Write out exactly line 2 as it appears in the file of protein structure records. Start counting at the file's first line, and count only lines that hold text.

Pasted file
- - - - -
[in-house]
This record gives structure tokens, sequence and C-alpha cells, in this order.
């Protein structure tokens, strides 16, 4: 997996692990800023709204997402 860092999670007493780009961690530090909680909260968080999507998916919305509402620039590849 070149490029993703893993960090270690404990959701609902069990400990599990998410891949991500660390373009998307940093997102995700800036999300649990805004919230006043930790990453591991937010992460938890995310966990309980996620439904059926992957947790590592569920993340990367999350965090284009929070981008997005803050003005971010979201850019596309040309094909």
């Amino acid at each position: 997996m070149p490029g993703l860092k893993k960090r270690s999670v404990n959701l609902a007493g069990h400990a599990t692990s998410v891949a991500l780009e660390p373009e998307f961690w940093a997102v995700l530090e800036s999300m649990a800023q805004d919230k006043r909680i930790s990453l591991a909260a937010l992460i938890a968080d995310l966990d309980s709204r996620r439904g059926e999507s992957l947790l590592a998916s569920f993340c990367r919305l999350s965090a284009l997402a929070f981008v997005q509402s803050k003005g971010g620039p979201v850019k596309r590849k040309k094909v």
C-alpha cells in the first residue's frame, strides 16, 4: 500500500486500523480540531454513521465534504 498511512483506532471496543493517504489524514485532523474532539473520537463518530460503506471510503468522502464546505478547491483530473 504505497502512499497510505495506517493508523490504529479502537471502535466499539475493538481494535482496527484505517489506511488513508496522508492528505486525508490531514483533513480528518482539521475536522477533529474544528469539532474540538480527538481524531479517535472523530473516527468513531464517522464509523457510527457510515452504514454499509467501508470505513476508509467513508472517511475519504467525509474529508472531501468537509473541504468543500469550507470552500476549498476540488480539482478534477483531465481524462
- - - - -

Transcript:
This record gives structure tokens, sequence and C-alpha cells, in this order.